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Dry cell

Dry cell

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Published by Pavel

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Published by: Pavel on Jan 27, 2011
Copyright:Attribution Non-commercial

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01/12/2013

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Dry cell
Dry cell
(
plural 
 
dry cells
)
noun
 
part of a battery:
a current-generating electric cell that cannot be regenerated andcontains an electrolyte in the form of a paste or within a porous material to keep itfrom spilling.
 
 The most common form of primary cell is the Leclanché cell, invented by theFrench chemist Georges Leclanché in the 1860s. It is popularly called a dry cell or flashlight battery. The Leclanché cell in use today is very similar to the originalinvention. The electrolyte consists of a mixture of ammonium chloride and zincchloride made into a paste. The negative electrode is made of zinc, as is the outsideshell of the cell, and the positive electrode is a carbon rod surrounded by a mixture of carbon and manganese dioxide. The Leclanché cell produces about 1.5 V.
 
Dry Cell Battery
 
 
 
The functional elements of a dry cell battery are the negative terminal (a zinc canwhich encloses the battery materials), the positive terminal (the carbon rod and carbonand manganese dioxide mixture that surrounds the rod), and an electrolyte pastebetween the two terminals. The electrolytic paste facilitates a chemical reactioninvolving the constituents of both terminals; this reaction causes a current to flowthrough a conductor that connects the positive and negative terminals.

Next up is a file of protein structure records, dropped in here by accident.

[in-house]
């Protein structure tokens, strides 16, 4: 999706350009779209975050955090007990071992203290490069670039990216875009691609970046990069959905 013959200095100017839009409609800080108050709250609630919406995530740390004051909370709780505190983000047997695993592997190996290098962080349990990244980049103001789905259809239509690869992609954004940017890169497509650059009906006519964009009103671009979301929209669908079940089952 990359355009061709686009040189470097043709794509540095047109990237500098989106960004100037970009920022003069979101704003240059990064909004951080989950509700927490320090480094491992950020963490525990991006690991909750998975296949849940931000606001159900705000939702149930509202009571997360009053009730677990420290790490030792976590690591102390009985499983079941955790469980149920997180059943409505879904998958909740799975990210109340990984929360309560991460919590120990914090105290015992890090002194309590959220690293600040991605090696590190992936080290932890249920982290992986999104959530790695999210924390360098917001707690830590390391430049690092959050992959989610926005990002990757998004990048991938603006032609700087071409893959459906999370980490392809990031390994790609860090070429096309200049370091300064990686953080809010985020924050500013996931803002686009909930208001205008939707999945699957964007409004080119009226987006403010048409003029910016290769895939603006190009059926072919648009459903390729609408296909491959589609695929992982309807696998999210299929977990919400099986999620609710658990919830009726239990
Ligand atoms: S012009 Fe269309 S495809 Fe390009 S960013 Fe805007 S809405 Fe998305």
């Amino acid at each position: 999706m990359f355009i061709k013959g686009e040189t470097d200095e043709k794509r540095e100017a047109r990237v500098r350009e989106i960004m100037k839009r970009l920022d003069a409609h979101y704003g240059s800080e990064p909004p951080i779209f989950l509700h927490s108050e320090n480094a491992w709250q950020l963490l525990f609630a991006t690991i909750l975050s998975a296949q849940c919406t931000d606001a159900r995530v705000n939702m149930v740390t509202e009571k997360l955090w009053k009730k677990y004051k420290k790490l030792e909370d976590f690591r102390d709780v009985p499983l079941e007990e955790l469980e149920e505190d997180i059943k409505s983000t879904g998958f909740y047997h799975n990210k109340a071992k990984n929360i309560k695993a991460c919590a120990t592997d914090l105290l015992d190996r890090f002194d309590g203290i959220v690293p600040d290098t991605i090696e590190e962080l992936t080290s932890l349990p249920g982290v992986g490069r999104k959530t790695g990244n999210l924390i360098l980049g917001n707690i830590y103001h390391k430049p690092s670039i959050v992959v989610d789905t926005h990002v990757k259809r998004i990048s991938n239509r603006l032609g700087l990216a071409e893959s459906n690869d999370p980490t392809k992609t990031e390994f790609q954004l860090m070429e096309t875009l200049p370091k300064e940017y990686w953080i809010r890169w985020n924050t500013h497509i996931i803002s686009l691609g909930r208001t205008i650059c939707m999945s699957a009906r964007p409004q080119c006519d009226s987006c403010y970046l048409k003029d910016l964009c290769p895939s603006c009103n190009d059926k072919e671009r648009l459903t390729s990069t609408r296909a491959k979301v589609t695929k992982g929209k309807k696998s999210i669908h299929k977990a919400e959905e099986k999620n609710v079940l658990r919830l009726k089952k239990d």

In a dry cell
the zinc casing serves as the anode and is consumed in the anodicelectrode reaction Zn(s) --> Zn
2+
+ 2e
-
; the zinc ion dissolves in the moist ZnCl
2
-NH
4
Cl electrolyte. A carbon rod serves as the cathode, but it is chemically inert. Thecathode electrode reaction, which consumes MnO2, is best written as:
[Mn
4+
+ 2O
2-
] + H
2
O + e
-
--> [Mn
3+
+ O
2-
+ OH
-
] + OH
-
 
Where the square brackets indicate the species present in the solid phase at thecathode. The cathode reaction actually occurs within the solid structure; the carbonrod serves only to transfer electrons from the external circuit.The dry cell has a potential difference of about 1.25 V; the zinc electrode is negative.It is a good source of electrical power and the materials of construction are relativelycheap. The cell voltage during discharge falls off rather badly and the dry cell is not agood source of power when a constant voltage is needed.
 
They are called
dry
cell because they electrolyte is apasterather than a liquid.
    Types of dry cells: 
1.    Primary cells - They are not rechargeable. The cell will not function oncetheir chemicals are used up and the cells have to be thrown away.Examplesare zinc-carbon cell, alkaline manganese cell and silver oxide cell.2.    Secondary cells - They are rechargeable (can be recharged) and can be usedagain.Example:nickel-cadmium cell.Note: The lead-acid accumulator (car battery) used in cars is also a secondarycell but it is not considered as a type of dry cell.
How to make a dry cell
Dry cells are one of the most commonly used household objects. We use dry cells inwatches, torches, transistors, walkmans and even the remote controls of our TVs. Drycells provide the necessary electricity required to power these devices. A normal drycell is cylindrical in shape made of zinc. A carbon rod passes through its center and apaste of manganese dioxide and ammonium chloride surrounds this rod. When theboth ends of the cell are z connected to a bulb through a wire, the bulb glows due tothe flow of current. The voltage of such a cell is about 1.5 volt. Let us now make a drycell at home.

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